Don’t cuss vaccine hesitaters for spotty supply and access

GOTCHA - Jarius Bondoc - The Philippine Star

Three-and-a-half months after rollout, COVID-19 vaccinations remain lackadaisical. The Philippines is third slowest among ten ASEAN states. As of June 8, about 4.3 percent of Filipinos, or 4.63 million, had one dose; only 1.6 percent, or 1.68 million, were fully vaccinated. As of June 12 the average rate of vaccination was 137,543 per day. At that trickle, herd immunity – 65 percent of the population, or 70 million of 108 million – would be achieved in two-and-a-half years, or February 2024.

Malacañang mechanically blamed it on vaccine skepticism. Hesitaters were again cussed to get injected or else prepare for cremation.

Profanity is a sign of a lazy mind. A quick look at other figures would give clues on where the problem lies:

• As of June 10, about 12.6 million doses had been received by the national government;

• Targeted vaccinees are adults aged 18 and older, 60 percent of Filipinos, or nearly 65 million;

• Forty percent of adults surveyed, or 26 million, want to be inoculated;

• Fifty-two million doses are needed to inoculate the 26 million;

• With only 12.6 million doses on hand, the government is short of 39.4 million doses.

So the question to ask is, where are the vaccines? No need to cuss the officials who are ignoring the facts.

They can consider other inputs. Metro Manila vaccinations had to stop last week due to absence of doses. Only 3.5 million of Metro Manila’s 14 million people want to be injected, or seven million doses for them alone. Half of initial vaccinees have not returned for their second jabs. That includes frontline health workers, 98 percent of whom have had first jabs, and are not vaccine doubters.

The question from these are: Are the vaccines accessible or tied up in red tape and poor logistics planning? Is vaccination made easy for priority sectors, or are they barred from commuting to the clinics? Are they informed of immunization schedules and venues to begin with?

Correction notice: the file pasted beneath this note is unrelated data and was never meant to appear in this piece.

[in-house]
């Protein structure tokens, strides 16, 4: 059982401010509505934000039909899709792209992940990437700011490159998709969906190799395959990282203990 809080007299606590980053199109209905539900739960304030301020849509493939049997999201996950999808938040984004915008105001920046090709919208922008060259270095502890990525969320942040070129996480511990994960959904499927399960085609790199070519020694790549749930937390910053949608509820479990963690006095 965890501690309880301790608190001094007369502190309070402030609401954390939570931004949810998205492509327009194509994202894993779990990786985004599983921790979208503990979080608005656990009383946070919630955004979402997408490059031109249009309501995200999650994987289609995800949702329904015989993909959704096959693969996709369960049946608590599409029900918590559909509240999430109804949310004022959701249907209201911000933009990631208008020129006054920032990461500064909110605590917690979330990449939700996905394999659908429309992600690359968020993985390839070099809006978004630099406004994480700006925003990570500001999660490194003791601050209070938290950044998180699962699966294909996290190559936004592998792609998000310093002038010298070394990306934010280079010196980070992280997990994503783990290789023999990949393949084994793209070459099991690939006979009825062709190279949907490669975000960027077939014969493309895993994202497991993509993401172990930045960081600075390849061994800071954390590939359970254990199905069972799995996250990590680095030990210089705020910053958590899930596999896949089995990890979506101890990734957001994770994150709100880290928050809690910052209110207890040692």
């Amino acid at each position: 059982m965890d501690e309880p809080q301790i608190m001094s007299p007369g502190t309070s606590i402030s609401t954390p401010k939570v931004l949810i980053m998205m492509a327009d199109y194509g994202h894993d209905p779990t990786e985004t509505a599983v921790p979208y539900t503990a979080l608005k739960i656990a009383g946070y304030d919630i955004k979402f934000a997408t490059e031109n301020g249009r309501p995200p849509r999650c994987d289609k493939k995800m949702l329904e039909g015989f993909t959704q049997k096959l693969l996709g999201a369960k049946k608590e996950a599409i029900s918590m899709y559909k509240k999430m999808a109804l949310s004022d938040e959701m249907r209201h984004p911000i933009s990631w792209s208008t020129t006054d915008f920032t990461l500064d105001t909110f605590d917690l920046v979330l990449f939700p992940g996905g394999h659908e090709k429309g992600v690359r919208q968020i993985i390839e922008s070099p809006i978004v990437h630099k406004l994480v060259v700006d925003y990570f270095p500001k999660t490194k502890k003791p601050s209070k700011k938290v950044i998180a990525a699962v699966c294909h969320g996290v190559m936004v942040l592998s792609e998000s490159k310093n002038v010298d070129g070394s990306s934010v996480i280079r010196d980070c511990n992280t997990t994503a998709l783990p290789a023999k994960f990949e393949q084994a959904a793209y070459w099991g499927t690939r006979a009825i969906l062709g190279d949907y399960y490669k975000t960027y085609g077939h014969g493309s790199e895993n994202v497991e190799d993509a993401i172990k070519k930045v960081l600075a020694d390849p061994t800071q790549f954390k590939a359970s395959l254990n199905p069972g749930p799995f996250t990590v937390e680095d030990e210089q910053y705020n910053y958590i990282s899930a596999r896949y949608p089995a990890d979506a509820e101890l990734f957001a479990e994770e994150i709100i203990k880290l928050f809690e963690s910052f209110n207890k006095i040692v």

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AnaKalusugan Rep. Mike Defensor’s hard sell of Ivermectin against COVID-19 can do it more harm than good. Doctors and other lawmakers who advocate the drug’s wide availability wish he’d tone down the politicking. Let science speak, they post online. Some rant that he’s taking his initials too seriously, acting like a medic when he’s not.

Before Defensor joined, the Ivermectin lobby had won adherents. Presented were dozens of international studies on the effectiveness of the 40-year-old anti-parasitic med against coronavirus. At only 10¢-80¢ per capsule, it might better prevent and treat the pandemic than the $100-$800 vaccines and IVs. But many specialists also frown on the findings. With experts split on the issue, Philippine drug regulators cautiously will first hold domestic clinical trials. Still, manufacturing licenses have been issued for anti-parasitic use, and compassionate special permits given to six hospitals for COVID patients.

Impatient with the process, Defensor gave away Ivermectin tablets in Quezon City’s Old Balara district where he resides. To the shock of health advocates, no regard was made of the recipients’ age, weight or medical history. Unsigned prescriptions were handed out.

Days later Defensor attributed to his drug distribution the drop in infections in Old Balara. The medical advocates had to dissociate from him. His claim might make them look ignorant of statistical and causal evidence gathering.

There are many probable reasons why the cases went down, including quarantine restrictions and the vaccination drive. The efforts and sacrifices of medical frontliners should not be invalidated.

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“Gotcha: An Exposé on the Philippine Government” is available as e-book and paperback. Get a free copy of “Chapter 1: Beijing’s Bullying and Duplicity”. Simply subscribe to my newsletter at: https://jariusbondoc.com/#subscribe. Book orders also accepted there.

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